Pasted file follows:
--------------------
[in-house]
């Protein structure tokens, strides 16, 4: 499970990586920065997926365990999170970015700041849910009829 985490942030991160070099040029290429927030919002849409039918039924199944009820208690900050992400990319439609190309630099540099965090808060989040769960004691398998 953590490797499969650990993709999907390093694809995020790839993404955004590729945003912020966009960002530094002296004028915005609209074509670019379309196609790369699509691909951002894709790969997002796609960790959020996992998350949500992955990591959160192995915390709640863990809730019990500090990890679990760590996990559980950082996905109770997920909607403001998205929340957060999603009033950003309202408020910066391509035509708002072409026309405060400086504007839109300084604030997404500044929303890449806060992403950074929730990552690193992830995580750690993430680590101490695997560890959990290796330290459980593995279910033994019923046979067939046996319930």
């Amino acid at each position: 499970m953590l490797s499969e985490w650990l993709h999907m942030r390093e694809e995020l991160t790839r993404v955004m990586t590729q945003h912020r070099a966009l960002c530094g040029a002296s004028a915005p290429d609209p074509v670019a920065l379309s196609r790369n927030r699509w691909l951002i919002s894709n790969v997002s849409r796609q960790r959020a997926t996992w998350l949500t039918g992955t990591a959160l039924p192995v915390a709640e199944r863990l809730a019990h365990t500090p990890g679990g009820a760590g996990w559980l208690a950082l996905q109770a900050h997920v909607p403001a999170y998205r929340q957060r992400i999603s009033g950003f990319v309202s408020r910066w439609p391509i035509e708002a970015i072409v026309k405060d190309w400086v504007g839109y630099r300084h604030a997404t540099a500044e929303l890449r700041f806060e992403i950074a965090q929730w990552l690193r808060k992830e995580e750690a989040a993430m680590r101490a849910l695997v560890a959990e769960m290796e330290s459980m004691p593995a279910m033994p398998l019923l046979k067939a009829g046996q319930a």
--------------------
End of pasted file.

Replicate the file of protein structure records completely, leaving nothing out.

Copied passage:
[in-house]
């Protein structure tokens, strides 16, 4: 499970990586920065997926365990999170970015700041849910009829 985490942030991160070099040029290429927030919002849409039918039924199944009820208690900050992400990319439609190309630099540099965090808060989040769960004691398998 953590490797499969650990993709999907390093694809995020790839993404955004590729945003912020966009960002530094002296004028915005609209074509670019379309196609790369699509691909951002894709790969997002796609960790959020996992998350949500992955990591959160192995915390709640863990809730019990500090990890679990760590996990559980950082996905109770997920909607403001998205929340957060999603009033950003309202408020910066391509035509708002072409026309405060400086504007839109300084604030997404500044929303890449806060992403950074929730990552690193992830995580750690993430680590101490695997560890959990290796330290459980593995279910033994019923046979067939046996319930």
């Amino acid at each position: 499970m953590l490797s499969e985490w650990l993709h999907m942030r390093e694809e995020l991160t790839r993404v955004m990586t590729q945003h912020r070099a966009l960002c530094g040029a002296s004028a915005p290429d609209p074509v670019a920065l379309s196609r790369n927030r699509w691909l951002i919002s894709n790969v997002s849409r796609q960790r959020a997926t996992w998350l949500t039918g992955t990591a959160l039924p192995v915390a709640e199944r863990l809730a019990h365990t500090p990890g679990g009820a760590g996990w559980l208690a950082l996905q109770a900050h997920v909607p403001a999170y998205r929340q957060r992400i999603s009033g950003f990319v309202s408020r910066w439609p391509i035509e708002a970015i072409v026309k405060d190309w400086v504007g839109y630099r300084h604030a997404t540099a500044e929303l890449r700041f806060e992403i950074a965090q929730w990552l690193r808060k992830e995580e750690a989040a993430m680590r101490a849910l695997v560890a959990e769960m290796e330290s459980m004691p593995a279910m033994p398998l019923l046979k067939a009829g046996q319930a």